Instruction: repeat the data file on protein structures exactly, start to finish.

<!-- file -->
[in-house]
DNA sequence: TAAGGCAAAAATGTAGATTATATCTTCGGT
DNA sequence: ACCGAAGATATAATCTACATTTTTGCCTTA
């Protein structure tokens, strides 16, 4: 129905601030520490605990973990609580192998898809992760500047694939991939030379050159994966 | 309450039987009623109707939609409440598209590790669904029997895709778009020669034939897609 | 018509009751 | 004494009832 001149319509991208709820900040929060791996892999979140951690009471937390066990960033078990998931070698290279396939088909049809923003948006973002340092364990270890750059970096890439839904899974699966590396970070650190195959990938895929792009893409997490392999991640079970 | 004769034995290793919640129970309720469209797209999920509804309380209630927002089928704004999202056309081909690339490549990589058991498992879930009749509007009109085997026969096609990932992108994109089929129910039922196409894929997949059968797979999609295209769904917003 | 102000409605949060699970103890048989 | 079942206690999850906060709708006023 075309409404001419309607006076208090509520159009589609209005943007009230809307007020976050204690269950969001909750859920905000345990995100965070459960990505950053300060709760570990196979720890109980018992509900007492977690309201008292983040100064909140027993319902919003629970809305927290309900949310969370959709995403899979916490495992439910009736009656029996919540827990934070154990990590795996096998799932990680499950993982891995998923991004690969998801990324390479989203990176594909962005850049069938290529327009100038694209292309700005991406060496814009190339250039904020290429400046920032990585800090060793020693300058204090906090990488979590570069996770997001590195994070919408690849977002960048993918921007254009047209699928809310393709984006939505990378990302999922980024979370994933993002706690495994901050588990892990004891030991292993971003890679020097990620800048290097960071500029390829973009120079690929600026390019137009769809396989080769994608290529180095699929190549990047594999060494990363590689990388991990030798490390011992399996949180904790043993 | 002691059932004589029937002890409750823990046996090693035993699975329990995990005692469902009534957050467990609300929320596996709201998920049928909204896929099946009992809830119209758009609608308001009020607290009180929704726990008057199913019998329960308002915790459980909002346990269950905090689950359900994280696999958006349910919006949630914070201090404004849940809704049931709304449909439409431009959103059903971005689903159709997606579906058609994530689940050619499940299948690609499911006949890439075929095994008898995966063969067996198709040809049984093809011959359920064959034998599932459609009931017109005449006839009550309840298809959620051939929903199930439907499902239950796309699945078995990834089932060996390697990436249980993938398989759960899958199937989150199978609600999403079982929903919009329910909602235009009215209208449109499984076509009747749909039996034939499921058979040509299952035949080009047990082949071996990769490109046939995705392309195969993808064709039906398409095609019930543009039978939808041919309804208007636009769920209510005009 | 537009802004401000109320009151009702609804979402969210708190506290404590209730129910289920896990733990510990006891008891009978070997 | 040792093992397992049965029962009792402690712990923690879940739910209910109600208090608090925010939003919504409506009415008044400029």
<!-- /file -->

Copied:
[in-house]
DNA sequence: TAAGGCAAAAATGTAGATTATATCTTCGGT
DNA sequence: ACCGAAGATATAATCTACATTTTTGCCTTA
């Protein structure tokens, strides 16, 4: 129905601030520490605990973990609580192998898809992760500047694939991939030379050159994966 | 309450039987009623109707939609409440598209590790669904029997895709778009020669034939897609 | 018509009751 | 004494009832 001149319509991208709820900040929060791996892999979140951690009471937390066990960033078990998931070698290279396939088909049809923003948006973002340092364990270890750059970096890439839904899974699966590396970070650190195959990938895929792009893409997490392999991640079970 | 004769034995290793919640129970309720469209797209999920509804309380209630927002089928704004999202056309081909690339490549990589058991498992879930009749509007009109085997026969096609990932992108994109089929129910039922196409894929997949059968797979999609295209769904917003 | 102000409605949060699970103890048989 | 079942206690999850906060709708006023 075309409404001419309607006076208090509520159009589609209005943007009230809307007020976050204690269950969001909750859920905000345990995100965070459960990505950053300060709760570990196979720890109980018992509900007492977690309201008292983040100064909140027993319902919003629970809305927290309900949310969370959709995403899979916490495992439910009736009656029996919540827990934070154990990590795996096998799932990680499950993982891995998923991004690969998801990324390479989203990176594909962005850049069938290529327009100038694209292309700005991406060496814009190339250039904020290429400046920032990585800090060793020693300058204090906090990488979590570069996770997001590195994070919408690849977002960048993918921007254009047209699928809310393709984006939505990378990302999922980024979370994933993002706690495994901050588990892990004891030991292993971003890679020097990620800048290097960071500029390829973009120079690929600026390019137009769809396989080769994608290529180095699929190549990047594999060494990363590689990388991990030798490390011992399996949180904790043993 | 002691059932004589029937002890409750823990046996090693035993699975329990995990005692469902009534957050467990609300929320596996709201998920049928909204896929099946009992809830119209758009609608308001009020607290009180929704726990008057199913019998329960308002915790459980909002346990269950905090689950359900994280696999958006349910919006949630914070201090404004849940809704049931709304449909439409431009959103059903971005689903159709997606579906058609994530689940050619499940299948690609499911006949890439075929095994008898995966063969067996198709040809049984093809011959359920064959034998599932459609009931017109005449006839009550309840298809959620051939929903199930439907499902239950796309699945078995990834089932060996390697990436249980993938398989759960899958199937989150199978609600999403079982929903919009329910909602235009009215209208449109499984076509009747749909039996034939499921058979040509299952035949080009047990082949071996990769490109046939995705392309195969993808064709039906398409095609019930543009039978939808041919309804208007636009769920209510005009 | 537009802004401000109320009151009702609804979402969210708190506290404590209730129910289920896990733990510990006891008891009978070997 | 040792093992397992049965029962009792402690712990923690879940739910209910109600208090608090925010939003919504409506009415008044400029």